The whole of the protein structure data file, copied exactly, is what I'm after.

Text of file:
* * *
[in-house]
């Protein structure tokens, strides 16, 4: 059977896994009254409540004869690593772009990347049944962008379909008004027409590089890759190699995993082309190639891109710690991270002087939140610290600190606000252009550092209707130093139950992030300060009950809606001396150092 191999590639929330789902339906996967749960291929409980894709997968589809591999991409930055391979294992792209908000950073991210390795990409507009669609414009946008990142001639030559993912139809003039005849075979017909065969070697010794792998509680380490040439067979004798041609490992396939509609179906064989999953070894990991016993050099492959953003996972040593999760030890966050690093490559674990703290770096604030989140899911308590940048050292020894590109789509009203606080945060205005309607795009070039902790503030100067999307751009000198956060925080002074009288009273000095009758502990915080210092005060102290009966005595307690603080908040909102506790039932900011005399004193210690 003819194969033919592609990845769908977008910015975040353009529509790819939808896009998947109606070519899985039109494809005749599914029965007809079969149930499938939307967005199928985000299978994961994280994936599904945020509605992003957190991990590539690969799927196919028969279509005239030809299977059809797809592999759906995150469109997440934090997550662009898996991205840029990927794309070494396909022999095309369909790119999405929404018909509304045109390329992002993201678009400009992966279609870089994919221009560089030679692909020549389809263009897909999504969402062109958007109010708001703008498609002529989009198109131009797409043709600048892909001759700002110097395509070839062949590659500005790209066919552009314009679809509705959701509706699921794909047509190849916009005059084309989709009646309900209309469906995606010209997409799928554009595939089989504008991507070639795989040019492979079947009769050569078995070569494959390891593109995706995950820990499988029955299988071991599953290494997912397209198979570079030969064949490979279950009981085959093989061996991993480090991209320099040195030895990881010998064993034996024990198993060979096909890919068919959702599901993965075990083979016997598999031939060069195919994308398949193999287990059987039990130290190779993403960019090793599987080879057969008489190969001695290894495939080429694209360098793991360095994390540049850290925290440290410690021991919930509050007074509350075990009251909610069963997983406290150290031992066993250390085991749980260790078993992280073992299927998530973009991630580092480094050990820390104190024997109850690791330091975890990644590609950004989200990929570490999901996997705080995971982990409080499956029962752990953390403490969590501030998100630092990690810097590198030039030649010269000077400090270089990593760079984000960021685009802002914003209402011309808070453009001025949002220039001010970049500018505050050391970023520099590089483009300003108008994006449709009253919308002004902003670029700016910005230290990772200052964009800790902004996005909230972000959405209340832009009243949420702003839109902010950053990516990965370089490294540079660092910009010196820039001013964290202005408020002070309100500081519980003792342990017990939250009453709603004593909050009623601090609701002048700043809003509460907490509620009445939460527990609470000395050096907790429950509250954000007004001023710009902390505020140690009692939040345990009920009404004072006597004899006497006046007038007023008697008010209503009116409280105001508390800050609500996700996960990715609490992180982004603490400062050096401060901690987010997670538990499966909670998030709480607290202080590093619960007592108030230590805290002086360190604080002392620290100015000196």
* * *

[in-house]
């Protein structure tokens, strides 16, 4: 059977896994009254409540004869690593772009990347049944962008379909008004027409590089890759190699995993082309190639891109710690991270002087939140610290600190606000252009550092209707130093139950992030300060009950809606001396150092 191999590639929330789902339906996967749960291929409980894709997968589809591999991409930055391979294992792209908000950073991210390795990409507009669609414009946008990142001639030559993912139809003039005849075979017909065969070697010794792998509680380490040439067979004798041609490992396939509609179906064989999953070894990991016993050099492959953003996972040593999760030890966050690093490559674990703290770096604030989140899911308590940048050292020894590109789509009203606080945060205005309607795009070039902790503030100067999307751009000198956060925080002074009288009273000095009758502990915080210092005060102290009966005595307690603080908040909102506790039932900011005399004193210690 003819194969033919592609990845769908977008910015975040353009529509790819939808896009998947109606070519899985039109494809005749599914029965007809079969149930499938939307967005199928985000299978994961994280994936599904945020509605992003957190991990590539690969799927196919028969279509005239030809299977059809797809592999759906995150469109997440934090997550662009898996991205840029990927794309070494396909022999095309369909790119999405929404018909509304045109390329992002993201678009400009992966279609870089994919221009560089030679692909020549389809263009897909999504969402062109958007109010708001703008498609002529989009198109131009797409043709600048892909001759700002110097395509070839062949590659500005790209066919552009314009679809509705959701509706699921794909047509190849916009005059084309989709009646309900209309469906995606010209997409799928554009595939089989504008991507070639795989040019492979079947009769050569078995070569494959390891593109995706995950820990499988029955299988071991599953290494997912397209198979570079030969064949490979279950009981085959093989061996991993480090991209320099040195030895990881010998064993034996024990198993060979096909890919068919959702599901993965075990083979016997598999031939060069195919994308398949193999287990059987039990130290190779993403960019090793599987080879057969008489190969001695290894495939080429694209360098793991360095994390540049850290925290440290410690021991919930509050007074509350075990009251909610069963997983406290150290031992066993250390085991749980260790078993992280073992299927998530973009991630580092480094050990820390104190024997109850690791330091975890990644590609950004989200990929570490999901996997705080995971982990409080499956029962752990953390403490969590501030998100630092990690810097590198030039030649010269000077400090270089990593760079984000960021685009802002914003209402011309808070453009001025949002220039001010970049500018505050050391970023520099590089483009300003108008994006449709009253919308002004902003670029700016910005230290990772200052964009800790902004996005909230972000959405209340832009009243949420702003839109902010950053990516990965370089490294540079660092910009010196820039001013964290202005408020002070309100500081519980003792342990017990939250009453709603004593909050009623601090609701002048700043809003509460907490509620009445939460527990609470000395050096907790429950509250954000007004001023710009902390505020140690009692939040345990009920009404004072006597004899006497006046007038007023008697008010209503009116409280105001508390800050609500996700996960990715609490992180982004603490400062050096401060901690987010997670538990499966909670998030709480607290202080590093619960007592108030230590805290002086360190604080002392620290100015000196």